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The key issue surrounding today’s June US Nonfarm Payrolls report is whether or not the US labor market is improving enough to reduce labor market slack and push up wage growth (which should help inflation), in order to justify the Federal Reserve hiking rates again before the end of of 2017.

As it stands today, markets don’t think another hike is coming: Fed funds futures are pricing in March 2018 as the most likely period for the next move. Market participants will be paying attention to the wage component of the report in particular, which has been admittedly lacking gusto despite the unemployment rate holding near the Fed’s defintion of “full employment” (at 5% or lower) since for October 2015.

Current expectations for today’s data remain are modest after disappointing ADP and ISM Services figures earlier in the week, with the unemployment rate expected to hold at 4.3%, and the headline jobs figure to come in at +177K. Wage growth is due in around +2.6% y/y, below the +2.8% figure seen earlier this year, which was near a seven-year high. Using a 10-year rolling model, the ADP report and the ISM Services report can account for 89% of the changes in the NFP figure (R^2 = 0.89). In sum, these proximal trackers of the US labor market correspond with pace of jobs growth between +155 to +180K.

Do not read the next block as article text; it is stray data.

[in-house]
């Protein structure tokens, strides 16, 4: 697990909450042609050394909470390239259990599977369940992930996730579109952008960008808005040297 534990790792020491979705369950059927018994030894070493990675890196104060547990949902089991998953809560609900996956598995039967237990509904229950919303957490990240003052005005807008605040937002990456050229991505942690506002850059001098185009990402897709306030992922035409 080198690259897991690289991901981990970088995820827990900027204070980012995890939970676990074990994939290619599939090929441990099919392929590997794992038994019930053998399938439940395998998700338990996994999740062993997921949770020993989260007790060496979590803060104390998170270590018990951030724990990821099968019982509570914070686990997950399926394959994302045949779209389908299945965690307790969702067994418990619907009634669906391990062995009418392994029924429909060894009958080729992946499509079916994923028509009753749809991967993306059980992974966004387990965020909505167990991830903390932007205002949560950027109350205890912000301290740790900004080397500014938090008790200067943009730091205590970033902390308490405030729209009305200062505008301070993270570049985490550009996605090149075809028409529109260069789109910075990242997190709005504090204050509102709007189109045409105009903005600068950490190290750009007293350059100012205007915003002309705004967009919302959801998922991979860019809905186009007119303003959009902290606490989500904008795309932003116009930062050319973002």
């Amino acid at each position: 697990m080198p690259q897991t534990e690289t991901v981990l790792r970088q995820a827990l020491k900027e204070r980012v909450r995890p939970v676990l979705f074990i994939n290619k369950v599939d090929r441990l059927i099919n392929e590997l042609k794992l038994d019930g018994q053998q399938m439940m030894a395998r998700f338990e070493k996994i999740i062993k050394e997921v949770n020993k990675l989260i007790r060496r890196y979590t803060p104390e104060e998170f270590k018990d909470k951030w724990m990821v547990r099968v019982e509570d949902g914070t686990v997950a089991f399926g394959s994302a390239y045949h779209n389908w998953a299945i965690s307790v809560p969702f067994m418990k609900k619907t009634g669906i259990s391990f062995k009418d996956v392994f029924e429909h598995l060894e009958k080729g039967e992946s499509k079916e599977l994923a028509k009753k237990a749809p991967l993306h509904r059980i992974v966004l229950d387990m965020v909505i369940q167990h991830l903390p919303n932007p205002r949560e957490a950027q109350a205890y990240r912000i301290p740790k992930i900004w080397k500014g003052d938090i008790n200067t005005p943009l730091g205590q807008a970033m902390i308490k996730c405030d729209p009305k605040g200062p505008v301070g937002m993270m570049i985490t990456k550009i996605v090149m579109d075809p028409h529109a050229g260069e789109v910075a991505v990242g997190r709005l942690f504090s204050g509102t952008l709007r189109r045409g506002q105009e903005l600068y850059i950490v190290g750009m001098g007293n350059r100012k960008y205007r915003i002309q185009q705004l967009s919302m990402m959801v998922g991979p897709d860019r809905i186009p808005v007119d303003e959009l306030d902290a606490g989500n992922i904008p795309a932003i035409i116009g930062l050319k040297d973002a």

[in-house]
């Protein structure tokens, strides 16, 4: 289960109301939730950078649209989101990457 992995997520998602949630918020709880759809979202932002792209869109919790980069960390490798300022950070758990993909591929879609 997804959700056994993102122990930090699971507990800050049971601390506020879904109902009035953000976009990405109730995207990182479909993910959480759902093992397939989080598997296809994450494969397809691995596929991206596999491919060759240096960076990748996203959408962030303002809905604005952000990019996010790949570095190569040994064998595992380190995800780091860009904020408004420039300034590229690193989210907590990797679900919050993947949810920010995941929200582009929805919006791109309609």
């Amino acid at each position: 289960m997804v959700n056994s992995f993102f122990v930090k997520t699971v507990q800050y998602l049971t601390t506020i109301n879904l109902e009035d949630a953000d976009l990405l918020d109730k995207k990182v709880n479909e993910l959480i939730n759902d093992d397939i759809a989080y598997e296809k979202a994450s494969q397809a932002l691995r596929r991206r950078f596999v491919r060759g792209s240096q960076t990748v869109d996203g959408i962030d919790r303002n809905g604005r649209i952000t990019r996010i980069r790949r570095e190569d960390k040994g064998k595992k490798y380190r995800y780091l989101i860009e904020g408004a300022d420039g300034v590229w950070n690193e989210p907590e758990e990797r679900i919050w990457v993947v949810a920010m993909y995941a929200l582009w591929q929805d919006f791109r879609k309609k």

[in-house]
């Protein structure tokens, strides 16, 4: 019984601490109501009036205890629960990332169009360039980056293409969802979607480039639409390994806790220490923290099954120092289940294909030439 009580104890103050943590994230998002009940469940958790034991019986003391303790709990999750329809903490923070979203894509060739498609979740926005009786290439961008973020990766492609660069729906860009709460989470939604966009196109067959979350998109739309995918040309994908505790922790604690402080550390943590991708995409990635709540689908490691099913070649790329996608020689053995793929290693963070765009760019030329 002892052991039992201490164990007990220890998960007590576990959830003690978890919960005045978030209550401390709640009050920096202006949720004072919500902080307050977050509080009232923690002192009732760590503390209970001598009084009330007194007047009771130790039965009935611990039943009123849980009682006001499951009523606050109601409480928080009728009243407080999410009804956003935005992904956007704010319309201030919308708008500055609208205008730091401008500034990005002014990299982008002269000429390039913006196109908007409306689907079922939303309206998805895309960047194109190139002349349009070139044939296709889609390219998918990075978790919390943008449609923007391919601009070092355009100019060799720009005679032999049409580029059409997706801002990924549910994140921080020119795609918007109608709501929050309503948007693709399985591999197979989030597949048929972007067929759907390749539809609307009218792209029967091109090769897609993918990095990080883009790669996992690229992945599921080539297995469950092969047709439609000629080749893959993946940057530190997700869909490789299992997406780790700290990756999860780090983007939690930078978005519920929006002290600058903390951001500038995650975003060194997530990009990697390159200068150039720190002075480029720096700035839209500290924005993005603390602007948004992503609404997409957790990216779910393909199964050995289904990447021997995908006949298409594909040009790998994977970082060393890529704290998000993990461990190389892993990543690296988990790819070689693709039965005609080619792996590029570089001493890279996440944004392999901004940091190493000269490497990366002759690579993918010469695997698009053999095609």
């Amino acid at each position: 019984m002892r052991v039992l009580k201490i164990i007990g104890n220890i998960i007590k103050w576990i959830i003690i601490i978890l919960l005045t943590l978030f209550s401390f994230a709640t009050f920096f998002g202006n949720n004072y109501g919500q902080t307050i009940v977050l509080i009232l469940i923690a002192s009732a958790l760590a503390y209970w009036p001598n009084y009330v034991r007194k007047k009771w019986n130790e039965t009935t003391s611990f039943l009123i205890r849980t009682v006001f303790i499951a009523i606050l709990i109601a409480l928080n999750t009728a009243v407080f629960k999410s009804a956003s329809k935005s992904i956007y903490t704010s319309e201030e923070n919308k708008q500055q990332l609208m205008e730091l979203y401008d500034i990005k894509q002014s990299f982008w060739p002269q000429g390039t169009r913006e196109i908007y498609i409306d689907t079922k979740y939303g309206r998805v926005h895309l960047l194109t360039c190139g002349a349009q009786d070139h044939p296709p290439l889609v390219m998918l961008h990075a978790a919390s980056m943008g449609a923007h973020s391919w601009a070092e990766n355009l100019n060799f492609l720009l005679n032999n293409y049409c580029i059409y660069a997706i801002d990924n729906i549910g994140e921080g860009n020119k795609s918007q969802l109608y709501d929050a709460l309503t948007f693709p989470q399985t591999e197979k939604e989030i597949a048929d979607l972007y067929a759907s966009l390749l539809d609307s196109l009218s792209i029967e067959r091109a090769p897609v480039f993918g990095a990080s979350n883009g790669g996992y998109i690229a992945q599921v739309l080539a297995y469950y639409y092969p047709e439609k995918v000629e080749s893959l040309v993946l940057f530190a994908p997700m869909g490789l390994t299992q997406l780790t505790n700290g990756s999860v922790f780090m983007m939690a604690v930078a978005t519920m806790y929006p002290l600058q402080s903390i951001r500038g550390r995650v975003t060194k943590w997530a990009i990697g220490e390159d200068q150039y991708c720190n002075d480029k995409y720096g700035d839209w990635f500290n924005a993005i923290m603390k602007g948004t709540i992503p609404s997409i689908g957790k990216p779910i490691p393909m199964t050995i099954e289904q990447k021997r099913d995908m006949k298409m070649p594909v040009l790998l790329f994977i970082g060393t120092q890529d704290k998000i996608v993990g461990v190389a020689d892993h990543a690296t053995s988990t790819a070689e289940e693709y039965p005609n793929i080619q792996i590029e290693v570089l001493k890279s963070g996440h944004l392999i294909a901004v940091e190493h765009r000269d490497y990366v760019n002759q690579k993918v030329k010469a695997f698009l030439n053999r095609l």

It’s important for the US Dollar that there is a rebound in the headline NFP figure after May’s disappointing +138K reading. Per the Fed minutes released on Wednesday, officials believe that data weakness at in the first half of the year was ‘transitory,’ so a strong showing by the US labor market report today will do well by the greenback to confirm this point of view (and help reset market expectations closer to what the Fed says it wants to do).

The big picture: so long as it comes in above +75K to +125K, the jobs data will be good enough to keep the economy on track to maintain the unemployment rate (U3) at 4.3% through the end of 2017 (as per Fed Chair Janet Yellen’s commentary at the end of February). The Atlanta Fed Jobs Calculator shows that the US economy needs to add +118K jobs each month for the rest of 2017 to maintain the unemployment rate at 4.3%.

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